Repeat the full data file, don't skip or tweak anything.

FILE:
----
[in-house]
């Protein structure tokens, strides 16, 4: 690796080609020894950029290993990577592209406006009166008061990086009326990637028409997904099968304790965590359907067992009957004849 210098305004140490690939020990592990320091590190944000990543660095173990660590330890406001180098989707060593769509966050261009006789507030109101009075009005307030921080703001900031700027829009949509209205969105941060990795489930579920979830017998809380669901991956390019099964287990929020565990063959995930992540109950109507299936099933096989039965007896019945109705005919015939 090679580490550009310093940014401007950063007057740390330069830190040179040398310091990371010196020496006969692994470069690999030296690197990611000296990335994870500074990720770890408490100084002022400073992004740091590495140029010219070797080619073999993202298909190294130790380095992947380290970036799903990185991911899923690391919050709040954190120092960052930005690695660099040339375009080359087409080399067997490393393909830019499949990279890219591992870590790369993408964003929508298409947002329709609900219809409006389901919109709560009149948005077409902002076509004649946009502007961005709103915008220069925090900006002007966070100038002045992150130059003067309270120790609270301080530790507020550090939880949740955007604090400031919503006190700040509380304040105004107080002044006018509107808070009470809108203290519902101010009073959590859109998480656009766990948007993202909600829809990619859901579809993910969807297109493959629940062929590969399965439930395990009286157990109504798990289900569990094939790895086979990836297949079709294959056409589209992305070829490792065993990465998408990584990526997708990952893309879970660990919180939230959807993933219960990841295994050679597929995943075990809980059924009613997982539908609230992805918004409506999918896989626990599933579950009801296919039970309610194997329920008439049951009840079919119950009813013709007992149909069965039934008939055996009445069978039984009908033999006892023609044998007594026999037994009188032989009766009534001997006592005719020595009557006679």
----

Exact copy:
[in-house]
């Protein structure tokens, strides 16, 4: 690796080609020894950029290993990577592209406006009166008061990086009326990637028409997904099968304790965590359907067992009957004849 210098305004140490690939020990592990320091590190944000990543660095173990660590330890406001180098989707060593769509966050261009006789507030109101009075009005307030921080703001900031700027829009949509209205969105941060990795489930579920979830017998809380669901991956390019099964287990929020565990063959995930992540109950109507299936099933096989039965007896019945109705005919015939 090679580490550009310093940014401007950063007057740390330069830190040179040398310091990371010196020496006969692994470069690999030296690197990611000296990335994870500074990720770890408490100084002022400073992004740091590495140029010219070797080619073999993202298909190294130790380095992947380290970036799903990185991911899923690391919050709040954190120092960052930005690695660099040339375009080359087409080399067997490393393909830019499949990279890219591992870590790369993408964003929508298409947002329709609900219809409006389901919109709560009149948005077409902002076509004649946009502007961005709103915008220069925090900006002007966070100038002045992150130059003067309270120790609270301080530790507020550090939880949740955007604090400031919503006190700040509380304040105004107080002044006018509107808070009470809108203290519902101010009073959590859109998480656009766990948007993202909600829809990619859901579809993910969807297109493959629940062929590969399965439930395990009286157990109504798990289900569990094939790895086979990836297949079709294959056409589209992305070829490792065993990465998408990584990526997708990952893309879970660990919180939230959807993933219960990841295994050679597929995943075990809980059924009613997982539908609230992805918004409506999918896989626990599933579950009801296919039970309610194997329920008439049951009840079919119950009813013709007992149909069965039934008939055996009445069978039984009908033999006892023609044998007594026999037994009188032989009766009534001997006592005719020595009557006679």